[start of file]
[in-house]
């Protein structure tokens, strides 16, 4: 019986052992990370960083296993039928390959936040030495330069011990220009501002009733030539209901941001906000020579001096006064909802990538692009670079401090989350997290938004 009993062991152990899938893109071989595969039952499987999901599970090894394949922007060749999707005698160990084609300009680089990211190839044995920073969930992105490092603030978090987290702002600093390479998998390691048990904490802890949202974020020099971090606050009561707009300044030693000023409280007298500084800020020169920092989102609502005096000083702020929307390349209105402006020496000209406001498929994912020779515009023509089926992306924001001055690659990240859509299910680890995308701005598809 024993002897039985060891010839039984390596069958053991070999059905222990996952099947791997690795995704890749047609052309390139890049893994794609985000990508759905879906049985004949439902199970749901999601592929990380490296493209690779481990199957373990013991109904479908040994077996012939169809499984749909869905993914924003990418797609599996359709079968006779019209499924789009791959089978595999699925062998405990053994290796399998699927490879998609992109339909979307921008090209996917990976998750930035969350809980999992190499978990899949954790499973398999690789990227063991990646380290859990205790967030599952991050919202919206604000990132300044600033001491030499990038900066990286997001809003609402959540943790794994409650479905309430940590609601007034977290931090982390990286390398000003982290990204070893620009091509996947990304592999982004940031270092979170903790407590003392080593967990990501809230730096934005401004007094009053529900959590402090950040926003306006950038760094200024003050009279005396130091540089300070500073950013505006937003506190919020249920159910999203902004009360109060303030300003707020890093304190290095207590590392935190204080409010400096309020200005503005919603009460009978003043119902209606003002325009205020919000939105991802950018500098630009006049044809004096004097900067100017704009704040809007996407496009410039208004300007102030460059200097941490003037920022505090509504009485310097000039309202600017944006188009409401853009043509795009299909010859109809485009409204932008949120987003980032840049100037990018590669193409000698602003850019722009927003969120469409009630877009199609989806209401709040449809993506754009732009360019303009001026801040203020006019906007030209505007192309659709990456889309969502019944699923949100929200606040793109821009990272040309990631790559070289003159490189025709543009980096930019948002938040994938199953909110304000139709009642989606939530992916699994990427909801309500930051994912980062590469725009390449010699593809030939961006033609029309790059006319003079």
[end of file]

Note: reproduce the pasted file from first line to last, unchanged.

[in-house]
């Protein structure tokens, strides 16, 4: 019986052992990370960083296993039928390959936040030495330069011990220009501002009733030539209901941001906000020579001096006064909802990538692009670079401090989350997290938004 009993062991152990899938893109071989595969039952499987999901599970090894394949922007060749999707005698160990084609300009680089990211190839044995920073969930992105490092603030978090987290702002600093390479998998390691048990904490802890949202974020020099971090606050009561707009300044030693000023409280007298500084800020020169920092989102609502005096000083702020929307390349209105402006020496000209406001498929994912020779515009023509089926992306924001001055690659990240859509299910680890995308701005598809 024993002897039985060891010839039984390596069958053991070999059905222990996952099947791997690795995704890749047609052309390139890049893994794609985000990508759905879906049985004949439902199970749901999601592929990380490296493209690779481990199957373990013991109904479908040994077996012939169809499984749909869905993914924003990418797609599996359709079968006779019209499924789009791959089978595999699925062998405990053994290796399998699927490879998609992109339909979307921008090209996917990976998750930035969350809980999992190499978990899949954790499973398999690789990227063991990646380290859990205790967030599952991050919202919206604000990132300044600033001491030499990038900066990286997001809003609402959540943790794994409650479905309430940590609601007034977290931090982390990286390398000003982290990204070893620009091509996947990304592999982004940031270092979170903790407590003392080593967990990501809230730096934005401004007094009053529900959590402090950040926003306006950038760094200024003050009279005396130091540089300070500073950013505006937003506190919020249920159910999203902004009360109060303030300003707020890093304190290095207590590392935190204080409010400096309020200005503005919603009460009978003043119902209606003002325009205020919000939105991802950018500098630009006049044809004096004097900067100017704009704040809007996407496009410039208004300007102030460059200097941490003037920022505090509504009485310097000039309202600017944006188009409401853009043509795009299909010859109809485009409204932008949120987003980032840049100037990018590669193409000698602003850019722009927003969120469409009630877009199609989806209401709040449809993506754009732009360019303009001026801040203020006019906007030209505007192309659709990456889309969502019944699923949100929200606040793109821009990272040309990631790559070289003159490189025709543009980096930019948002938040994938199953909110304000139709009642989606939530992916699994990427909801309500930051994912980062590469725009390449010699593809030939961006033609029309790059006319003079």